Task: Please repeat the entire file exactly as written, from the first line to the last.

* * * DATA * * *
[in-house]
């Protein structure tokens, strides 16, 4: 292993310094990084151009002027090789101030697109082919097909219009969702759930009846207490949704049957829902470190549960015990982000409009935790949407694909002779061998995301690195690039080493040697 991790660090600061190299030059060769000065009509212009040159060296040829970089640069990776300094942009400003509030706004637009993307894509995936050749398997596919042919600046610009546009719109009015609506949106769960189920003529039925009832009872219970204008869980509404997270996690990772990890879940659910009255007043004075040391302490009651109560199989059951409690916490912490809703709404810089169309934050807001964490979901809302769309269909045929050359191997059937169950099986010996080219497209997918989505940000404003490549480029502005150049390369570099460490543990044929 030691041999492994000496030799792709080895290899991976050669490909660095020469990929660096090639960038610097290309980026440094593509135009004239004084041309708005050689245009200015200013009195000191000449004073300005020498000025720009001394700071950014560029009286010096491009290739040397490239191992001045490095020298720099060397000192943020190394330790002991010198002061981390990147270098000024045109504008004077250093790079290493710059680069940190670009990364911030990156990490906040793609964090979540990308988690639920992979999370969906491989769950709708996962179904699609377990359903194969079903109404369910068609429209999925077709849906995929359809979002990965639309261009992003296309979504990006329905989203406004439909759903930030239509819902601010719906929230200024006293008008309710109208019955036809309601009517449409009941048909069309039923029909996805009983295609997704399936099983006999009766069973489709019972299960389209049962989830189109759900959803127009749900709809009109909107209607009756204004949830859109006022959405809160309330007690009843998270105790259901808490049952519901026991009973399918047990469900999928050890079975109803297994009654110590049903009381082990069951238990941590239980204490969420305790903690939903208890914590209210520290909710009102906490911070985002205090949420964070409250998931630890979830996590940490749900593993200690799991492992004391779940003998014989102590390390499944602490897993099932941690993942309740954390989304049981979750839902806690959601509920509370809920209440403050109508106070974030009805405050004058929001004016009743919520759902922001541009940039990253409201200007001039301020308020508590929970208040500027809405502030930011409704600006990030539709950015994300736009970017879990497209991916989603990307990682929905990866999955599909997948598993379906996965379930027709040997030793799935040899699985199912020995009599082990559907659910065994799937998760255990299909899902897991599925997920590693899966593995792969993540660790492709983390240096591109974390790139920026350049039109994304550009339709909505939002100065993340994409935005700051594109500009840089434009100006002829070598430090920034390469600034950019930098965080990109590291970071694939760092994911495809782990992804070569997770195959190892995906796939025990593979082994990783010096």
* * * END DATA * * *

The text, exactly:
[in-house]
């Protein structure tokens, strides 16, 4: 292993310094990084151009002027090789101030697109082919097909219009969702759930009846207490949704049957829902470190549960015990982000409009935790949407694909002779061998995301690195690039080493040697 991790660090600061190299030059060769000065009509212009040159060296040829970089640069990776300094942009400003509030706004637009993307894509995936050749398997596919042919600046610009546009719109009015609506949106769960189920003529039925009832009872219970204008869980509404997270996690990772990890879940659910009255007043004075040391302490009651109560199989059951409690916490912490809703709404810089169309934050807001964490979901809302769309269909045929050359191997059937169950099986010996080219497209997918989505940000404003490549480029502005150049390369570099460490543990044929 030691041999492994000496030799792709080895290899991976050669490909660095020469990929660096090639960038610097290309980026440094593509135009004239004084041309708005050689245009200015200013009195000191000449004073300005020498000025720009001394700071950014560029009286010096491009290739040397490239191992001045490095020298720099060397000192943020190394330790002991010198002061981390990147270098000024045109504008004077250093790079290493710059680069940190670009990364911030990156990490906040793609964090979540990308988690639920992979999370969906491989769950709708996962179904699609377990359903194969079903109404369910068609429209999925077709849906995929359809979002990965639309261009992003296309979504990006329905989203406004439909759903930030239509819902601010719906929230200024006293008008309710109208019955036809309601009517449409009941048909069309039923029909996805009983295609997704399936099983006999009766069973489709019972299960389209049962989830189109759900959803127009749900709809009109909107209607009756204004949830859109006022959405809160309330007690009843998270105790259901808490049952519901026991009973399918047990469900999928050890079975109803297994009654110590049903009381082990069951238990941590239980204490969420305790903690939903208890914590209210520290909710009102906490911070985002205090949420964070409250998931630890979830996590940490749900593993200690799991492992004391779940003998014989102590390390499944602490897993099932941690993942309740954390989304049981979750839902806690959601509920509370809920209440403050109508106070974030009805405050004058929001004016009743919520759902922001541009940039990253409201200007001039301020308020508590929970208040500027809405502030930011409704600006990030539709950015994300736009970017879990497209991916989603990307990682929905990866999955599909997948598993379906996965379930027709040997030793799935040899699985199912020995009599082990559907659910065994799937998760255990299909899902897991599925997920590693899966593995792969993540660790492709983390240096591109974390790139920026350049039109994304550009339709909505939002100065993340994409935005700051594109500009840089434009100006002829070598430090920034390469600034950019930098965080990109590291970071694939760092994911495809782990992804070569997770195959190892995906796939025990593979082994990783010096």